The FSH Society annual International Research Congress was held in Marseille, France, on 19-20 June 2019. MDUK was delighted to support and attend the conference, which provided an opportunity to bring the international research community together to share their research and expertise on fascioscapulohumeral muscular dystrophy (FSHD).
This was the first time the meeting was held in Europe and saw a record number of attendees. Nearly 200 researchers, clinicians, industry representatives and patient advocates met to present and discuss the latest developments in FSHD research.
Over the two days, talks were given across a wide range of topics, with sessions on:
- The patient’s perspective on FSHD
- The clinical symptoms of FSHD
- The genetics of FSHD
- Understanding the molecular mechanisms of FSHD
- Understanding the role of epigenetics (external modifications to the DNA which can turn genes on and off) in FSHD
- FSHD model systems
- Muscle pathology and imaging methods to study the muscles (such as MRI and ultrasound)
- Natural history studies and registries
- Therapeutic studies
- Outcome measures and clinical trial readiness
There were interesting talks on molecular mechanisms that could contribute to FSHD. This included research investigating the role of hormones, the immune response and oxidative stress (an imbalance of a form of oxygen molecules, called free radicals, and antioxidants in the body) in FSHD.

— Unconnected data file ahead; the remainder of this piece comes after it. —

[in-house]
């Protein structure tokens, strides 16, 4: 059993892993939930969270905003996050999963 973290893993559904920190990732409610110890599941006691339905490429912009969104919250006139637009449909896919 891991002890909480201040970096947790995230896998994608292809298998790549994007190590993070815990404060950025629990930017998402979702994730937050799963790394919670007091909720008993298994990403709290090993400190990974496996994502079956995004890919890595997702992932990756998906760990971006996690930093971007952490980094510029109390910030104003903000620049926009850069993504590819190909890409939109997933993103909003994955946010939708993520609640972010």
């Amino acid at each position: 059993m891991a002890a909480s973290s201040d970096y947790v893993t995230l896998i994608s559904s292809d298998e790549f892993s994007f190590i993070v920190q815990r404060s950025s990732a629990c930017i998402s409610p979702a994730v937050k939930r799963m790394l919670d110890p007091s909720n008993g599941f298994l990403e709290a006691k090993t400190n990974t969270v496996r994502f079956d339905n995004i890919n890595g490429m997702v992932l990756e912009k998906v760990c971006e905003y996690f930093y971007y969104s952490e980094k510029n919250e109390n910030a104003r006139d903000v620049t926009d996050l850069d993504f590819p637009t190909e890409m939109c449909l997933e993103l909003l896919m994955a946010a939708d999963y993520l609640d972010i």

The therapeutic studies session highlighted promising potential treatments that are in development and included clinical trial updates:
- Dr Jeffrey Statland reported on Acceleron Pharma’s ACE-083, which is currently being tested in a Phase II clinical trial in the United States. ACE-083 aims to build muscle mass and improve muscle strength. Overall the drug has been well-tolerated by participants. Recruitment for participants in the trial has now been completed and the collection of data is expected to end in summer 2019.
- Fulcrum Therapeutics presented on its FSHD drug, losmapimod, and the process through which it was identified as a potential treatment for this condition.
There were also important presentations on outcome measures for clinical trials. Outcome measures are methods that are used to measure the symptoms of a condition and are crucial for testing if a treatment is having an effect or not. Outcome measures need to be sensitive to small changes in symptoms and meaningful to people with FSHD. Researchers are currently developing methods to measure changes in the arm muscles, as well as improved questionnaires to more accurately assess quality of life.
The conference also included poster sessions, where it was great to see MDUK-funded researchers showcasing their work:
- Camilla Farnetani, PhD student in Robert Knight’s lab, presented their work on understanding how DUX4 affects muscle regeneration in FSHD.
- Ben Porter, the UK FSHD registry curator, gave an overview of the registry and its activities. You can find out more in the latest registry newsletter.
You can read more about the conference in the FSH Society’s conference report.